Recordings of New Forest Cicada from the British Library were used in the development of the app. Were these important and how were they used?
Absolutely. In fact one of the recordings from the British Library, which was taken in 1971 by an entomologist called Jim Grant, is still the only recording of the cicada we have from the New
Forest. We have plenty more sounds of the same species from elsewhere in Europe (some of which we recorded ourselves), but this is the only one of the actual New Forest Cicada. The sounds were used to study the features that we could exploit for our automated detection, and eventually to calibrate our algorithm to detect the cicada.
How important is citizen science to the project?
The New Forest covers an area of over 600 km2 so it would be impossible for the few entomologists that are still searching for the cicada to survey it all. That's why we developed the app. The large number of visitors (13 million day-visits, according to the New Forest National Park's website) can be much more effective in surveying new sites where the cicada could have moved. This involvement of the general public in scientific research is often referred to as 'citizen science', and it's a practise that has delivered great results in a plethora of different projects. For people to get involved, however, the project must be fun and engaging, and it's great if there is a learning experience (in this case discovering about endangered species), which is what excited us in the first place.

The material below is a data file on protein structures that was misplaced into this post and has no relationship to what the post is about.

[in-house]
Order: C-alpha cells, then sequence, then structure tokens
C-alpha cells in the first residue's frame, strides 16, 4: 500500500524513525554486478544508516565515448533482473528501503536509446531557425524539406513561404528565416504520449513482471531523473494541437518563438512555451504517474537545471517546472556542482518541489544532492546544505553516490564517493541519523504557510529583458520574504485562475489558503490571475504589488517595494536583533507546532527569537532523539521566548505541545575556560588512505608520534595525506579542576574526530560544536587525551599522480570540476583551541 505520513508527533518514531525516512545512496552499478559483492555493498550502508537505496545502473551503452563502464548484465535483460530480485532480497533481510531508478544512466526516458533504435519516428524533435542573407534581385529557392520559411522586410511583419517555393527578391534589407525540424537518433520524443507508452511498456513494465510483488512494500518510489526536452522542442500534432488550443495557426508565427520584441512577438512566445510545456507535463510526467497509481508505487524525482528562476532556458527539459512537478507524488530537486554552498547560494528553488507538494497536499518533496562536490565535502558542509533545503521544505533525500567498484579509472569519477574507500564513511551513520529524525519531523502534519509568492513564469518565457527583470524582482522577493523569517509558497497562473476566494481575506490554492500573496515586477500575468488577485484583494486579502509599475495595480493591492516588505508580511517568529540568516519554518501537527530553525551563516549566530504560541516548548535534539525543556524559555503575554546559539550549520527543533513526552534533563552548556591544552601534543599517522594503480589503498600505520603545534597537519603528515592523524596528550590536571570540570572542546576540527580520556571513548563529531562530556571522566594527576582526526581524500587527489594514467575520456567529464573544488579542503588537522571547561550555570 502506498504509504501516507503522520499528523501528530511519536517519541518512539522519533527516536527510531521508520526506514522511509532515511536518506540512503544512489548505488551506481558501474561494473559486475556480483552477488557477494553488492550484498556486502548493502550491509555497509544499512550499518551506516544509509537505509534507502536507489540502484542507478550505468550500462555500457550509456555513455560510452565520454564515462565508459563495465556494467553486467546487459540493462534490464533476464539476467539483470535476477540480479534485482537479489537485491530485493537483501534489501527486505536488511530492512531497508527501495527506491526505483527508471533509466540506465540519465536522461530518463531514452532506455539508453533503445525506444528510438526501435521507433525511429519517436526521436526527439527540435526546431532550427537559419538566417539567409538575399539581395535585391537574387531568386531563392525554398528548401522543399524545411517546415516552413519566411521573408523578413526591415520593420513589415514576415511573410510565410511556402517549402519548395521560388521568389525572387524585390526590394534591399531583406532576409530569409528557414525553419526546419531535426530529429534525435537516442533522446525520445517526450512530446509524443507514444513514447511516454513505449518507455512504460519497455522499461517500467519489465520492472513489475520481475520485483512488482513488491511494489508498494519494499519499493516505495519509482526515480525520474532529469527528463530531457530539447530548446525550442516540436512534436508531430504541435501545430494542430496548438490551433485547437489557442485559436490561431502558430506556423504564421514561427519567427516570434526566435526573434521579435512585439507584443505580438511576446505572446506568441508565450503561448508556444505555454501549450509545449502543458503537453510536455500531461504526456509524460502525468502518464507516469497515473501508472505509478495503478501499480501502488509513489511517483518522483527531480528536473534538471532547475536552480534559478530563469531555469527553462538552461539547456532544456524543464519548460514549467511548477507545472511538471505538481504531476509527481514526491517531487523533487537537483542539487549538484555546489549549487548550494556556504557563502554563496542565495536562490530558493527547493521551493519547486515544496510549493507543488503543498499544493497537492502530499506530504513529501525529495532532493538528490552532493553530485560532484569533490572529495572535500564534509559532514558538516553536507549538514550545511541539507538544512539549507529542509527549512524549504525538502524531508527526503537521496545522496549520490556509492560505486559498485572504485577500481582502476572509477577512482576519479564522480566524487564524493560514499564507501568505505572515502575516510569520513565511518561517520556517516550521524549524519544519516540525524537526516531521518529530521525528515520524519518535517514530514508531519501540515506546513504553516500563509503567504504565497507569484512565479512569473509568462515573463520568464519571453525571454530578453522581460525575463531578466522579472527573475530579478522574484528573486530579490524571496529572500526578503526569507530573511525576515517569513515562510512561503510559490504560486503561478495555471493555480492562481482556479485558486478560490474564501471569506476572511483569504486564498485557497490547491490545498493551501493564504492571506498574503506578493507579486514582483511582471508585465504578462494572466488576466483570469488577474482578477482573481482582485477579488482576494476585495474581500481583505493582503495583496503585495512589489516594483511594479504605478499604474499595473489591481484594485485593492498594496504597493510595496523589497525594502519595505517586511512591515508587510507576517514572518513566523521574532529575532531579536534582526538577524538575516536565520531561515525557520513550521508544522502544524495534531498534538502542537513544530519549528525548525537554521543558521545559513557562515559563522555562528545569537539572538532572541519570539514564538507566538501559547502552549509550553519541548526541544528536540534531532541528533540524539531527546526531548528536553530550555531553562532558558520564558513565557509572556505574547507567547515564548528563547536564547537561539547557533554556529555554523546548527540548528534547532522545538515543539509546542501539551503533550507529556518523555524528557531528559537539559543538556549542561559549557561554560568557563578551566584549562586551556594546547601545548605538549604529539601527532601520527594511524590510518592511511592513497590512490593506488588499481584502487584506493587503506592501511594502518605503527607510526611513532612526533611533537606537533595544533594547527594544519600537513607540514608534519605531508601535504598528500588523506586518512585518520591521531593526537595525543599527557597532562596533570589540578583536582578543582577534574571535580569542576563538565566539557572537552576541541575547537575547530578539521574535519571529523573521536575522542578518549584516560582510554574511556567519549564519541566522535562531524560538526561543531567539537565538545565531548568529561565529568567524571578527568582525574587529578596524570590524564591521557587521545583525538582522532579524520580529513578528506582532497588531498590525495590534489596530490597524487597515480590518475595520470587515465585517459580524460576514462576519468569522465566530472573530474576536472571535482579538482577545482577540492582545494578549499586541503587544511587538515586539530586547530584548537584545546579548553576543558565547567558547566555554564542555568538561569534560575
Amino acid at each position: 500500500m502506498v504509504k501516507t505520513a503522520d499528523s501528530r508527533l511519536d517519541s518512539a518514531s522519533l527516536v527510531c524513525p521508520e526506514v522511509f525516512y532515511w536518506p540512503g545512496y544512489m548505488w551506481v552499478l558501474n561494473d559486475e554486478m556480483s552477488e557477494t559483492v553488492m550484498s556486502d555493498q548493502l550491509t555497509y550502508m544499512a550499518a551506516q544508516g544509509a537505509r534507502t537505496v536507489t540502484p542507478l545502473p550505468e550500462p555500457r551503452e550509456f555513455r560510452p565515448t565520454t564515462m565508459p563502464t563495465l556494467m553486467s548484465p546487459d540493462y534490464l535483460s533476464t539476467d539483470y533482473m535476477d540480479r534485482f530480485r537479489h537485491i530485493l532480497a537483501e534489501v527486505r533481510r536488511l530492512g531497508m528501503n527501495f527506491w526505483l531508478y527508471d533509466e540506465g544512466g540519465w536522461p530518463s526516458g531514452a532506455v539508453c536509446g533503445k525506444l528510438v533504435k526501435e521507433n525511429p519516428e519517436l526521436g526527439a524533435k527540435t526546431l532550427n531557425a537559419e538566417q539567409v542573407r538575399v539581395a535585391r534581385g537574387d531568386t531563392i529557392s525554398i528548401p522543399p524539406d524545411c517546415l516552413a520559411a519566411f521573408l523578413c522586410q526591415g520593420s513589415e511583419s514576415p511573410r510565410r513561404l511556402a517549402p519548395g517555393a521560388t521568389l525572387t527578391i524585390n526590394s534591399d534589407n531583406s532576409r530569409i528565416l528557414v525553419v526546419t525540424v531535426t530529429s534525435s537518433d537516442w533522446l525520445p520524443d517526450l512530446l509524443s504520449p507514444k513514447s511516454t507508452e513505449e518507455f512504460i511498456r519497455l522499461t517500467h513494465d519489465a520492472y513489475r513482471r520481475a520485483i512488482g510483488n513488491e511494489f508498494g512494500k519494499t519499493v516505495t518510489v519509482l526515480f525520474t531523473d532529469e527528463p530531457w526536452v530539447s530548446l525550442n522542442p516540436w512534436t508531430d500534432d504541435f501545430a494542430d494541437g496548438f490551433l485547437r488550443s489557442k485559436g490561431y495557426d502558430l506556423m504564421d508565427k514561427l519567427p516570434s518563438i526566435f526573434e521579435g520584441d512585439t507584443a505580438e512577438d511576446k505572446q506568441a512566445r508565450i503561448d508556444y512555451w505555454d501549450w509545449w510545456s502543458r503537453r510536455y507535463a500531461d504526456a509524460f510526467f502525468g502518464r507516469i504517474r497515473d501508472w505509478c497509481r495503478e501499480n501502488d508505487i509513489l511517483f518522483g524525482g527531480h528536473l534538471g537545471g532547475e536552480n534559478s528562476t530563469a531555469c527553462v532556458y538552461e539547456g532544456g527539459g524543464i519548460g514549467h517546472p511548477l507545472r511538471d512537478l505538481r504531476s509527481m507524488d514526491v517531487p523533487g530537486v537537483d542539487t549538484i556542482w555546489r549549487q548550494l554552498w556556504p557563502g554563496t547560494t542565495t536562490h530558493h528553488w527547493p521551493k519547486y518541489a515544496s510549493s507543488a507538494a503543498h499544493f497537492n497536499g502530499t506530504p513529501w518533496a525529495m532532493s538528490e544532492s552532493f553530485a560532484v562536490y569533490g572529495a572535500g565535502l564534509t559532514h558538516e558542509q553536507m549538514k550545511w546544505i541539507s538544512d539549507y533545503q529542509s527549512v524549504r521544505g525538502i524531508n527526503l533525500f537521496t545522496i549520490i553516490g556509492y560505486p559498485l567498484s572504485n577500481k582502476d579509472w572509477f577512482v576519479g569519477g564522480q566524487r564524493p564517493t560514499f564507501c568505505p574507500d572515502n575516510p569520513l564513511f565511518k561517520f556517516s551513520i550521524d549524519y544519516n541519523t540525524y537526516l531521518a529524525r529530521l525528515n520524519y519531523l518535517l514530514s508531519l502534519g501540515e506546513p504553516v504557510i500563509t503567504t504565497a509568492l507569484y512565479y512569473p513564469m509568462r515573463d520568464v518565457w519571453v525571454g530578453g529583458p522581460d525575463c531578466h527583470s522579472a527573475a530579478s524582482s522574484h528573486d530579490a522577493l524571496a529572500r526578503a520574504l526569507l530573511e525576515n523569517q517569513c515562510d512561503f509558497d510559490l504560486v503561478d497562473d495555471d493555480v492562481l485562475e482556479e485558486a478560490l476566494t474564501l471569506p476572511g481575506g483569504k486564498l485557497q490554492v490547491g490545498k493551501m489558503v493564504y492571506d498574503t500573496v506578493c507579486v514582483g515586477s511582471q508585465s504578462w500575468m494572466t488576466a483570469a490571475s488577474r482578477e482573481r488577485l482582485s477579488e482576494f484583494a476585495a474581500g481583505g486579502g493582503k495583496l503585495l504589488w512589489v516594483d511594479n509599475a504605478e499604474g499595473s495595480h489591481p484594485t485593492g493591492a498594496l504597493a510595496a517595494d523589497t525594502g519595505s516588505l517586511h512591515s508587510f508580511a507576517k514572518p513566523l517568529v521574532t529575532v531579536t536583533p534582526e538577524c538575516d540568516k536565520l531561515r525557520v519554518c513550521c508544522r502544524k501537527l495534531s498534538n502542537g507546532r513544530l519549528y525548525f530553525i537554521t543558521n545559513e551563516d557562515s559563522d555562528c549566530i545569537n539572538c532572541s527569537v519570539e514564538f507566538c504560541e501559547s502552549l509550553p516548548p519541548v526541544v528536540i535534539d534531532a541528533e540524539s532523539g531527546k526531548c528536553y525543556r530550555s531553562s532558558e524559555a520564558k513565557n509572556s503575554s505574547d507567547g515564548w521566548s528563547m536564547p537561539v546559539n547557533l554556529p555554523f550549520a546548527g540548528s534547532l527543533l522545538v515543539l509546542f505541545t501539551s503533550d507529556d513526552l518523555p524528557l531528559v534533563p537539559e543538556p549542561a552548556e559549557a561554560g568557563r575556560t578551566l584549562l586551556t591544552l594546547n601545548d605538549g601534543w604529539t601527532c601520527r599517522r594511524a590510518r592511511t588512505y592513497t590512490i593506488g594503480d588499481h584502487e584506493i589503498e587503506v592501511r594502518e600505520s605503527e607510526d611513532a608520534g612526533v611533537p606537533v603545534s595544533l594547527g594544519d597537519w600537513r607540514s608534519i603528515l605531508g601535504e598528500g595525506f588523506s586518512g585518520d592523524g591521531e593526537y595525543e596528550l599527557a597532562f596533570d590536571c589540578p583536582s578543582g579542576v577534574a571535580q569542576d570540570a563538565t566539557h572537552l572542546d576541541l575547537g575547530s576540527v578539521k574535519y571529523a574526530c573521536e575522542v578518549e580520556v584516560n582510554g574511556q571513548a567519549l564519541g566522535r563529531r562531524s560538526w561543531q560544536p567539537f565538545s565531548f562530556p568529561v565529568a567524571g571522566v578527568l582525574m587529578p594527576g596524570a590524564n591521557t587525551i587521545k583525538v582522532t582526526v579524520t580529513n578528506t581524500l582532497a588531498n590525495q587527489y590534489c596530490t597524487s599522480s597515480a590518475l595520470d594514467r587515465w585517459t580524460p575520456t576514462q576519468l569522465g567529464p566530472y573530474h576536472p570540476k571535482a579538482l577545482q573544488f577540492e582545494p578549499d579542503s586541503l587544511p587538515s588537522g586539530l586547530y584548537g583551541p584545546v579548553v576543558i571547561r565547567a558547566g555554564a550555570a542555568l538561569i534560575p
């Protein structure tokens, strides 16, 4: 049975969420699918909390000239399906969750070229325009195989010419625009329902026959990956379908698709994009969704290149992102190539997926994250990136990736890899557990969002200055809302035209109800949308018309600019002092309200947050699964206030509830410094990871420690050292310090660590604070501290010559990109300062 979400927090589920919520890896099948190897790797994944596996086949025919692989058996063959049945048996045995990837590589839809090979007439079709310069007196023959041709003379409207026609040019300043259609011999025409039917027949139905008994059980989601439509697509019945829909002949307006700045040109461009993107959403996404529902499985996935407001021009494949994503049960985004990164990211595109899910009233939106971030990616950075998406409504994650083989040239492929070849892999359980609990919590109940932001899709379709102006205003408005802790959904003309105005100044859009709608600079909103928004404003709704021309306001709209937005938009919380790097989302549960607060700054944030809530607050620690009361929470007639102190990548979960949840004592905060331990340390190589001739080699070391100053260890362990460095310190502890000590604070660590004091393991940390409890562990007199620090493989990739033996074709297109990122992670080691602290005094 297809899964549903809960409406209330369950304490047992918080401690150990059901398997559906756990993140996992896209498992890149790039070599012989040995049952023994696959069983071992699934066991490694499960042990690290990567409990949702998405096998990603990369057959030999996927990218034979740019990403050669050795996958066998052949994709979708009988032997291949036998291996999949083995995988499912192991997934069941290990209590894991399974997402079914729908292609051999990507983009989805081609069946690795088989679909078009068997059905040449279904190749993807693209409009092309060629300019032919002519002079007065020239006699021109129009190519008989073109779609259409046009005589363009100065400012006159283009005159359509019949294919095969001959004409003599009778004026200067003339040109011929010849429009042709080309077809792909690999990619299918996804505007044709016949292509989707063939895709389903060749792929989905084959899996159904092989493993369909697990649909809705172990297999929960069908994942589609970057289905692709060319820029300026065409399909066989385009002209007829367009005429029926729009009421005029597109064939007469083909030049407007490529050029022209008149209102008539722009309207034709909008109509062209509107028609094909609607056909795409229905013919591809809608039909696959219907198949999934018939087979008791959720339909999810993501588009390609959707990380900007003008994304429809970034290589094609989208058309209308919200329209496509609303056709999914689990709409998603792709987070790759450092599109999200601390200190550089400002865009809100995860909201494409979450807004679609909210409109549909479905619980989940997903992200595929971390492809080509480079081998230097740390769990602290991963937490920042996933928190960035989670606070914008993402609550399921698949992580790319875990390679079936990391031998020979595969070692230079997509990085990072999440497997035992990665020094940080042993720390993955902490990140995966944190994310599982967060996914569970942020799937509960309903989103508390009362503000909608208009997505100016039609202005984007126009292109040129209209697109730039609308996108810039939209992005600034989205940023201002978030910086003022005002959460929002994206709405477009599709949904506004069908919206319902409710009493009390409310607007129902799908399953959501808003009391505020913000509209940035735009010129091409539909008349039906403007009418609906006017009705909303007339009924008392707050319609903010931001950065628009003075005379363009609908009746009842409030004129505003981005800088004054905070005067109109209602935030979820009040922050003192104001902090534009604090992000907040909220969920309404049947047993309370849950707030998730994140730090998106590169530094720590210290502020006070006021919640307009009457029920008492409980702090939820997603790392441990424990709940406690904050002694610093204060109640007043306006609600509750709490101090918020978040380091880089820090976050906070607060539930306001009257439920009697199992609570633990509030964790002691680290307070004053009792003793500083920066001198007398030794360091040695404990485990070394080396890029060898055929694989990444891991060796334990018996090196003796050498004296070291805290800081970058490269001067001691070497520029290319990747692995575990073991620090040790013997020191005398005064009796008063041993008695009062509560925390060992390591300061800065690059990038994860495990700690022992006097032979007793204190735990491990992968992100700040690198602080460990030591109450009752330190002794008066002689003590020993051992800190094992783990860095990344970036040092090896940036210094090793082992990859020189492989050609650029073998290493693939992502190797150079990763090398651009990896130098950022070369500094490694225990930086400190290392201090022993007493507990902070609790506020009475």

Have you had any success so far?
Yes and no. The app was downloaded over 2000 times worldwide last year, and more than 6000 reports were submitted by users. Unfortunately none of these reports were positive, and the cicada has not yet been rediscovered. It's a great success that so many people contributed enthusiastically, but we need to continue our efforts until the cicada is found.